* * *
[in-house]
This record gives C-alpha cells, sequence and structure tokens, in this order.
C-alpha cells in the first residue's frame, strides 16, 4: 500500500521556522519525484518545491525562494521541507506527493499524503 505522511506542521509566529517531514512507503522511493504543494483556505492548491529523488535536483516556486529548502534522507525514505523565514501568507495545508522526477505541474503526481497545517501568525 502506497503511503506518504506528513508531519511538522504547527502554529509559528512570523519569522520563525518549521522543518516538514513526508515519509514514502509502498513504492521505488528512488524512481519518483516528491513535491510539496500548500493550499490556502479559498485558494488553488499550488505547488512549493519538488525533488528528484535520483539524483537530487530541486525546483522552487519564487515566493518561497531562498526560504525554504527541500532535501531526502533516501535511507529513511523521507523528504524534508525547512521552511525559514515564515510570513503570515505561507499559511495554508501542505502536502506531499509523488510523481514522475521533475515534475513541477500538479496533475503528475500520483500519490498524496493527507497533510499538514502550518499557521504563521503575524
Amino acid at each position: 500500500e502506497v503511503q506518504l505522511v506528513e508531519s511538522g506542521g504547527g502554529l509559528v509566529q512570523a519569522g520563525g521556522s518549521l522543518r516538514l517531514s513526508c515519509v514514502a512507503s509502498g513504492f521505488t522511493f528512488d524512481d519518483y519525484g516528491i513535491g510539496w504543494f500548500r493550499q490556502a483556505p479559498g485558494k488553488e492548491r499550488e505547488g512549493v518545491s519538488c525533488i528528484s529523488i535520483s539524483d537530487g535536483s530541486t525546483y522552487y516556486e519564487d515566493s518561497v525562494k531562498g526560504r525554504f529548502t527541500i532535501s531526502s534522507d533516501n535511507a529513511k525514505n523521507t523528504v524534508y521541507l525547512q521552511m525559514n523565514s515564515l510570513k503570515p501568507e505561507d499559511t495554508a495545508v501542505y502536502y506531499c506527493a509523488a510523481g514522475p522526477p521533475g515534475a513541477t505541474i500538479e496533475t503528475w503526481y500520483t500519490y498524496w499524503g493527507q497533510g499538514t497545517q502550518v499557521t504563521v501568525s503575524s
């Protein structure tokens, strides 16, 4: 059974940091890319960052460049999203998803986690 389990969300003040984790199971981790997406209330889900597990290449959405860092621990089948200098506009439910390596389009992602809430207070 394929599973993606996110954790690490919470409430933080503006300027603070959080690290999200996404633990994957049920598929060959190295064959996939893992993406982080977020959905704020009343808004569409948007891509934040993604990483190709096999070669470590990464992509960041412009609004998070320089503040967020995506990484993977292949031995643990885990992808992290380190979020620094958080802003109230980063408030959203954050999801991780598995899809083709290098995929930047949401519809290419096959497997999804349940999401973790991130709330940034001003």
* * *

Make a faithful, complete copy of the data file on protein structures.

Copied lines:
[in-house]
This record gives C-alpha cells, sequence and structure tokens, in this order.
C-alpha cells in the first residue's frame, strides 16, 4: 500500500521556522519525484518545491525562494521541507506527493499524503 505522511506542521509566529517531514512507503522511493504543494483556505492548491529523488535536483516556486529548502534522507525514505523565514501568507495545508522526477505541474503526481497545517501568525 502506497503511503506518504506528513508531519511538522504547527502554529509559528512570523519569522520563525518549521522543518516538514513526508515519509514514502509502498513504492521505488528512488524512481519518483516528491513535491510539496500548500493550499490556502479559498485558494488553488499550488505547488512549493519538488525533488528528484535520483539524483537530487530541486525546483522552487519564487515566493518561497531562498526560504525554504527541500532535501531526502533516501535511507529513511523521507523528504524534508525547512521552511525559514515564515510570513503570515505561507499559511495554508501542505502536502506531499509523488510523481514522475521533475515534475513541477500538479496533475503528475500520483500519490498524496493527507497533510499538514502550518499557521504563521503575524
Amino acid at each position: 500500500e502506497v503511503q506518504l505522511v506528513e508531519s511538522g506542521g504547527g502554529l509559528v509566529q512570523a519569522g520563525g521556522s518549521l522543518r516538514l517531514s513526508c515519509v514514502a512507503s509502498g513504492f521505488t522511493f528512488d524512481d519518483y519525484g516528491i513535491g510539496w504543494f500548500r493550499q490556502a483556505p479559498g485558494k488553488e492548491r499550488e505547488g512549493v518545491s519538488c525533488i528528484s529523488i535520483s539524483d537530487g535536483s530541486t525546483y522552487y516556486e519564487d515566493s518561497v525562494k531562498g526560504r525554504f529548502t527541500i532535501s531526502s534522507d533516501n535511507a529513511k525514505n523521507t523528504v524534508y521541507l525547512q521552511m525559514n523565514s515564515l510570513k503570515p501568507e505561507d499559511t495554508a495545508v501542505y502536502y506531499c506527493a509523488a510523481g514522475p522526477p521533475g515534475a513541477t505541474i500538479e496533475t503528475w503526481y500520483t500519490y498524496w499524503g493527507q497533510g499538514t497545517q502550518v499557521t504563521v501568525s503575524s
């Protein structure tokens, strides 16, 4: 059974940091890319960052460049999203998803986690 389990969300003040984790199971981790997406209330889900597990290449959405860092621990089948200098506009439910390596389009992602809430207070 394929599973993606996110954790690490919470409430933080503006300027603070959080690290999200996404633990994957049920598929060959190295064959996939893992993406982080977020959905704020009343808004569409948007891509934040993604990483190709096999070669470590990464992509960041412009609004998070320089503040967020995506990484993977292949031995643990885990992808992290380190979020620094958080802003109230980063408030959203954050999801991780598995899809083709290098995929930047949401519809290419096959497997999804349940999401973790991130709330940034001003």